I like how the camera features an SDI port strictly for external monitors (HDMI is also an option). I used a Lilliput 4K monitor and it loads up perfectly. There are other, much better, monitors out there so you may want to research carefully which suits you best. If you're one of those who still swears by EVFs, be sure to find accessories appropriate for it. Before I added a monitor, I used to use a Cineroid EVF4MSS which had an HD-SDI input. Use whichever you think fits best with your setup.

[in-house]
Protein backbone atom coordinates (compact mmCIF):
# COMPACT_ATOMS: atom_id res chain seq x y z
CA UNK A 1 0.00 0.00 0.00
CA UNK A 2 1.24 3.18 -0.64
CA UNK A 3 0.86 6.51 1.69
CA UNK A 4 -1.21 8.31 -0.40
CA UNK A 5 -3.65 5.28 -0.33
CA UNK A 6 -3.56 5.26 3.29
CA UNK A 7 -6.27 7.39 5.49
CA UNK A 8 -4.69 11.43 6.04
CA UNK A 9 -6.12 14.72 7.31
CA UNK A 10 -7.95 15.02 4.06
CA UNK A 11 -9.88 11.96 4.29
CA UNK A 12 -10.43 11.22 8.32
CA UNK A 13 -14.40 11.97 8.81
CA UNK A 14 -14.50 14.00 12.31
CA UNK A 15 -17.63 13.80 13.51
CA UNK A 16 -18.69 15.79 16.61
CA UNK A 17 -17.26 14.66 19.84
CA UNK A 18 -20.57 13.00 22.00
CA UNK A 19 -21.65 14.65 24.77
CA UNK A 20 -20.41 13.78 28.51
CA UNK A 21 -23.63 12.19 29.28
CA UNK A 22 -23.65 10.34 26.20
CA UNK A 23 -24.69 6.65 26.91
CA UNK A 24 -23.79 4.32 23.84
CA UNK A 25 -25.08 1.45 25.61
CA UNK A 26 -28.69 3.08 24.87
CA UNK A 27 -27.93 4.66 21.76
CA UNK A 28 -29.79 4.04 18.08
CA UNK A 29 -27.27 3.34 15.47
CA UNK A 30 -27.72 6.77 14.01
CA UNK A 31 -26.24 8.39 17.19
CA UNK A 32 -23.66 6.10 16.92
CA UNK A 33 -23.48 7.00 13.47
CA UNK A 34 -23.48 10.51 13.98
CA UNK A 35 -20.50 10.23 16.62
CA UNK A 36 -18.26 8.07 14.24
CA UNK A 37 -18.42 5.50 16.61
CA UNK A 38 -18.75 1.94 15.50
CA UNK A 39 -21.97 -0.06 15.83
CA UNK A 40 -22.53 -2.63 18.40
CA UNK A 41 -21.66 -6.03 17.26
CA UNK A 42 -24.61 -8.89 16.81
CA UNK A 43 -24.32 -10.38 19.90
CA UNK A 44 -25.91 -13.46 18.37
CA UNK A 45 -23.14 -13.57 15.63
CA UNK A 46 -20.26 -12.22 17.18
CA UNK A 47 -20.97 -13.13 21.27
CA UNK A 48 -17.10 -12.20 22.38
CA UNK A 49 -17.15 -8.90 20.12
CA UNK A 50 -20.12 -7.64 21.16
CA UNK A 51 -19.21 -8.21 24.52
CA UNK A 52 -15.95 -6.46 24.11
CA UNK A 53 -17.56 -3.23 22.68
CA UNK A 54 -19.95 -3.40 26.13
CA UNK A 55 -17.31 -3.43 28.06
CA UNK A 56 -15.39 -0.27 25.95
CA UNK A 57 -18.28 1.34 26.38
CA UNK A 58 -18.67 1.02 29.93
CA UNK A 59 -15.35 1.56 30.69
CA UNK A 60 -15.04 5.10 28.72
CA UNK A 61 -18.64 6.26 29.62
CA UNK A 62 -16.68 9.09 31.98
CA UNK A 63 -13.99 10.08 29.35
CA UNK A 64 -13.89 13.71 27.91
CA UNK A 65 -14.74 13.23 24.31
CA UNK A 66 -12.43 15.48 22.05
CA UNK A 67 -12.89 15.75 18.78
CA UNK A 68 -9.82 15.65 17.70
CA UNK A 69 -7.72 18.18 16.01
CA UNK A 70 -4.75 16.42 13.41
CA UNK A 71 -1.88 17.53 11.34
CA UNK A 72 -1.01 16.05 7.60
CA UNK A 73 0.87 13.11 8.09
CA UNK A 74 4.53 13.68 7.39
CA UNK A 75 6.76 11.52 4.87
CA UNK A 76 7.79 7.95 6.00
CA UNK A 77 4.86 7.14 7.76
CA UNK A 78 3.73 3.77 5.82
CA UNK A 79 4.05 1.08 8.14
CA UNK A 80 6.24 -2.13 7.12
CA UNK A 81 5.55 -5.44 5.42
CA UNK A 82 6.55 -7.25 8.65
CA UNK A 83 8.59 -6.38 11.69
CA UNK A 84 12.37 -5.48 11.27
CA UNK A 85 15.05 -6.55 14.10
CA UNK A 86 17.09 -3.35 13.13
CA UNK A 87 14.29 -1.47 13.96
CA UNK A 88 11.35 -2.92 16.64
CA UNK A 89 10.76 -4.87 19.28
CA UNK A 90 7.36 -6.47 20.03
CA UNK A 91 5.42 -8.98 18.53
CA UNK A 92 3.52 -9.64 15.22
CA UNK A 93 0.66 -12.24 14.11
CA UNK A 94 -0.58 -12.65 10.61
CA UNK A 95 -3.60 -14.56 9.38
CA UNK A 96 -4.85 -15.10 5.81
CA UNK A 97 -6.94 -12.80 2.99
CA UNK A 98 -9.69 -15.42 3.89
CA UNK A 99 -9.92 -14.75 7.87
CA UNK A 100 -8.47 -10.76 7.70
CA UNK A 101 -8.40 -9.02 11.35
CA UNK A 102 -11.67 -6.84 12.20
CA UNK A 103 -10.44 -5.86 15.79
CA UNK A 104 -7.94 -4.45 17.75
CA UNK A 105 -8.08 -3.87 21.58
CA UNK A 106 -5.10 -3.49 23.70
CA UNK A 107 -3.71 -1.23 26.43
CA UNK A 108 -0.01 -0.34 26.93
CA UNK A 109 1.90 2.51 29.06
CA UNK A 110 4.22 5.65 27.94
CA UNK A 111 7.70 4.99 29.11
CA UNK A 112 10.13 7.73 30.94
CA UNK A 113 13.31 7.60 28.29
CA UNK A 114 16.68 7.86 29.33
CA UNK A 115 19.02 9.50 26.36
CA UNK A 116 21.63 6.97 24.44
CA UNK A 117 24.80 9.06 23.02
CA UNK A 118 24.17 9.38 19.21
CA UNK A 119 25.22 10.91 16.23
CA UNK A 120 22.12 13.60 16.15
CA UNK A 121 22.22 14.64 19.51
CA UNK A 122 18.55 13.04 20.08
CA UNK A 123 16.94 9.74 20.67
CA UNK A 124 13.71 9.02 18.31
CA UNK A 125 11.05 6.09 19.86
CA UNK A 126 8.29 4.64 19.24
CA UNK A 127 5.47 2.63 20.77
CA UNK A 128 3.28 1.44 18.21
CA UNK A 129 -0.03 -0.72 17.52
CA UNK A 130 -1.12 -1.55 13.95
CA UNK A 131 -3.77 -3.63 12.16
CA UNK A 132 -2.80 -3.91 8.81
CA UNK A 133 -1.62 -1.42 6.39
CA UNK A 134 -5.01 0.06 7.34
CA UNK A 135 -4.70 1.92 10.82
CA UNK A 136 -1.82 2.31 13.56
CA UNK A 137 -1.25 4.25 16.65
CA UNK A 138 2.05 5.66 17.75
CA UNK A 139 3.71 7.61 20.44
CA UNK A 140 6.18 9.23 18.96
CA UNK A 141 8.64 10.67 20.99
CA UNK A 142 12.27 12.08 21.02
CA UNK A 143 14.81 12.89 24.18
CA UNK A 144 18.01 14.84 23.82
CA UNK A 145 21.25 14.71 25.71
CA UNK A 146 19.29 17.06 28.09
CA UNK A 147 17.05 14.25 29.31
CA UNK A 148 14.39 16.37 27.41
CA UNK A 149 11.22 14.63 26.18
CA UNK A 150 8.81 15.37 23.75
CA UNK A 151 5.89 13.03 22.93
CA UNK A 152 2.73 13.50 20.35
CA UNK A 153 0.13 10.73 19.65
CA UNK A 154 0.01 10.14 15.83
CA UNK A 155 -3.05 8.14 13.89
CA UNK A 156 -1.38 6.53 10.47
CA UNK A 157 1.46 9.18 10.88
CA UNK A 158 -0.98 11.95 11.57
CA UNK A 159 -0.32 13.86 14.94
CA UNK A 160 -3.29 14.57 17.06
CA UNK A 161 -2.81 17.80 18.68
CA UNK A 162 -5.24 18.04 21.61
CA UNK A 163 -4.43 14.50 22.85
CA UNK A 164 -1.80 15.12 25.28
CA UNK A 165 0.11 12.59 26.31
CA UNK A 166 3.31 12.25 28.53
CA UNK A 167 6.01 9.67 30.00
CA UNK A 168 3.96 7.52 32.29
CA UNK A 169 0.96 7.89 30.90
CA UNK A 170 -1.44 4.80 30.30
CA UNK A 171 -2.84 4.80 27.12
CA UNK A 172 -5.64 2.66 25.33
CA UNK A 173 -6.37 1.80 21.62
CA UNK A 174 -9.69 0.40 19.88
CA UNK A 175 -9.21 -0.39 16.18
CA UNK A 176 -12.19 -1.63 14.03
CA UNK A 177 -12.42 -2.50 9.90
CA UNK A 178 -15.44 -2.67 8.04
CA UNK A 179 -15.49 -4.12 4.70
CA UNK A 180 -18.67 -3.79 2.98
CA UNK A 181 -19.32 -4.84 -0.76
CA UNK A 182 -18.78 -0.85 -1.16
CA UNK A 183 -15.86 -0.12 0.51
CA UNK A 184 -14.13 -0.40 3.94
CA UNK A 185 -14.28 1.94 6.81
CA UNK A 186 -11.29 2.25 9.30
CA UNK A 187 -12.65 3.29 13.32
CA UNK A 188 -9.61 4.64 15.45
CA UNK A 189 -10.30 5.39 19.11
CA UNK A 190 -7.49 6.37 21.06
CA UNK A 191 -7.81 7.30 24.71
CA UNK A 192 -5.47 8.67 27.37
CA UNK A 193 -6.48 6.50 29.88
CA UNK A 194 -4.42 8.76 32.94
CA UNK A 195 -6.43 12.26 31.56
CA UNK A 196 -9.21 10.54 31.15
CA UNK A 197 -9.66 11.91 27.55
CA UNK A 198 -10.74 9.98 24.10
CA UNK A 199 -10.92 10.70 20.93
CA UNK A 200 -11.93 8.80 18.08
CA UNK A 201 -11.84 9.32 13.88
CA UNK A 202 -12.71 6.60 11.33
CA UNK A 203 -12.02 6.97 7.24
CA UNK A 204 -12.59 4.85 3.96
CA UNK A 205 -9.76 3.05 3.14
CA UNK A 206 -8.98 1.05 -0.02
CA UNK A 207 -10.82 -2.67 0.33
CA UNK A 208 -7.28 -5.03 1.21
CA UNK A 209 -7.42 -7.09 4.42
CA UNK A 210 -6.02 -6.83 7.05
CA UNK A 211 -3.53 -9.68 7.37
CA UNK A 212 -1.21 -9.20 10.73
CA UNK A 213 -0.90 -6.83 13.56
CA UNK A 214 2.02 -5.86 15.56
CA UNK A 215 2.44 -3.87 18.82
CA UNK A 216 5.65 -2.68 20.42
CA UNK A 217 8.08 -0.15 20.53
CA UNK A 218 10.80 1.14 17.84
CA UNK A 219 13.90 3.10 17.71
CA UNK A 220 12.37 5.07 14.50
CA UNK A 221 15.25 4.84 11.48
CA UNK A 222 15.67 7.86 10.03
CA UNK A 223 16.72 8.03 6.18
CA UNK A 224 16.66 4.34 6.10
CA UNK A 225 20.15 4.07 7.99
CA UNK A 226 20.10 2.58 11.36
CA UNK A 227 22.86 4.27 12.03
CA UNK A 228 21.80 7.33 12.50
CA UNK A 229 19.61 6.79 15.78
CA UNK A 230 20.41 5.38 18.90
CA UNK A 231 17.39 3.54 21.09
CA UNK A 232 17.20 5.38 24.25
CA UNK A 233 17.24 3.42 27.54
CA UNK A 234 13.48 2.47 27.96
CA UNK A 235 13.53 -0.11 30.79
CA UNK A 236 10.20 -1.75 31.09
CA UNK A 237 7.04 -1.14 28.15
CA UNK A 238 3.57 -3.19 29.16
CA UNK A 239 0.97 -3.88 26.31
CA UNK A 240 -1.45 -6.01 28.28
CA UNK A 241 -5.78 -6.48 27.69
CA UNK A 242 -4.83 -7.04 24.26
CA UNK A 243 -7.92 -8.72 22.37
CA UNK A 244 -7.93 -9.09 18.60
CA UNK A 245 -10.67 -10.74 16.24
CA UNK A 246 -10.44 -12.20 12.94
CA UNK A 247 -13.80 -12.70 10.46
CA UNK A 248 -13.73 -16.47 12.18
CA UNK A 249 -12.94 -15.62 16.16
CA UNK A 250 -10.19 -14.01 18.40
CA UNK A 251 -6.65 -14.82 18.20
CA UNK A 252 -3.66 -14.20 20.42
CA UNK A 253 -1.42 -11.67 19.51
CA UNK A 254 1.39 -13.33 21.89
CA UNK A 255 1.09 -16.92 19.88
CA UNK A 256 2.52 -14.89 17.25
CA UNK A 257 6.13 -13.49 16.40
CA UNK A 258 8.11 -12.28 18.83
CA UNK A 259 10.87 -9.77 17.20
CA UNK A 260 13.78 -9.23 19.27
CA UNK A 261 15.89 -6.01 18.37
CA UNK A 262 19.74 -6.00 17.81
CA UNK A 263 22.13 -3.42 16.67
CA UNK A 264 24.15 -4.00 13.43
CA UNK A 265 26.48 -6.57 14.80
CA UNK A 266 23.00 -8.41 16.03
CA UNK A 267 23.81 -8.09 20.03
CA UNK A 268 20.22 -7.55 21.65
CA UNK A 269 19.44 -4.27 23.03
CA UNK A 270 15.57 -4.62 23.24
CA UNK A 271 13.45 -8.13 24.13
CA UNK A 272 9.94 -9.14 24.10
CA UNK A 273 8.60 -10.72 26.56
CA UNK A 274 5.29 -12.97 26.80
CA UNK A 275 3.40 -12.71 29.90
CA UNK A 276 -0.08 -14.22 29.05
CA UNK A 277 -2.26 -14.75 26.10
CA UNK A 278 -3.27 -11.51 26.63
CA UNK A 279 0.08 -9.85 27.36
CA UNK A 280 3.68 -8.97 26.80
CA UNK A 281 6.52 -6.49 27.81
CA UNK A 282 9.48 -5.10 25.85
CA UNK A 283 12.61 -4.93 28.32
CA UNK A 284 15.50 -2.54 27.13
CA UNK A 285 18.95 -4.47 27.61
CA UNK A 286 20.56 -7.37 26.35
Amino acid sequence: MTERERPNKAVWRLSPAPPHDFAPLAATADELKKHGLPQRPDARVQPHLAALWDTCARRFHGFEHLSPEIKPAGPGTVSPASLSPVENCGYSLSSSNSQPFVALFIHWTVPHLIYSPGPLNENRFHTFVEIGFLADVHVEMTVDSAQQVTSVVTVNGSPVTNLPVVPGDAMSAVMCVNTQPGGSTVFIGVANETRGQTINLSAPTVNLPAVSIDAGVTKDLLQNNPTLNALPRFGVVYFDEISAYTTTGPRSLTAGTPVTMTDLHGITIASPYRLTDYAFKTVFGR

Image quality? At near full frame, the skin tones and detail is nothing compared to a DSLR (according to what critics/beta testers have said). Some who have spent time with the camera say this is very close to the ARRI look, namely their famous ARRI Alexa camera. That's a huge compliment! Integrating appropriate lighting and proper lens filtration, you're looking at a camera that performs very close to the "big boys" at a price that isn't bank-breaking. I've found no clues as to the sensor type the AJA Cion uses, but I do know the ones used in the ARRI are the Fairchild sensors. Did AJA Cion use the same iteration as the Fairchild? Possible, especially if this humble camera is being compared to the Alexa. Who would've thought that one of the most ignored, yet heavily picked-on camera gets compared to the "cool guys?" There's no doubt ARRI is the brand that majority of us want to shoot with, but a camera that performs just as well as one, along with a friendly price point? It's hard to say no. (Yes, I understand, other companies have their own 'looks,' in terms of image quality. It's all aesthetics at that point, much like there are different kinds of film stocks, giving off different color schemes. In that case, it's up to you which 'look' you prefer most, as there really isn't one that's better than another.) Recording at it's highest setting, ProRes 444, it's a codec that plays nicely with most editing software used today. AJA announced the possibility of RAW recording alongside Atomos, but was quietly scrapped, making [potential] Cion users unhappy. Due to lawsuits about the RAW codec, thanks to disputes make by RED against Apple®, this Cion does not record in RAW, ProRes RAW, nor do they have their own exclusive "AJA RAW" codec. Me? ProRes and its 444 settings are enough for me (Sony F3, anyone?).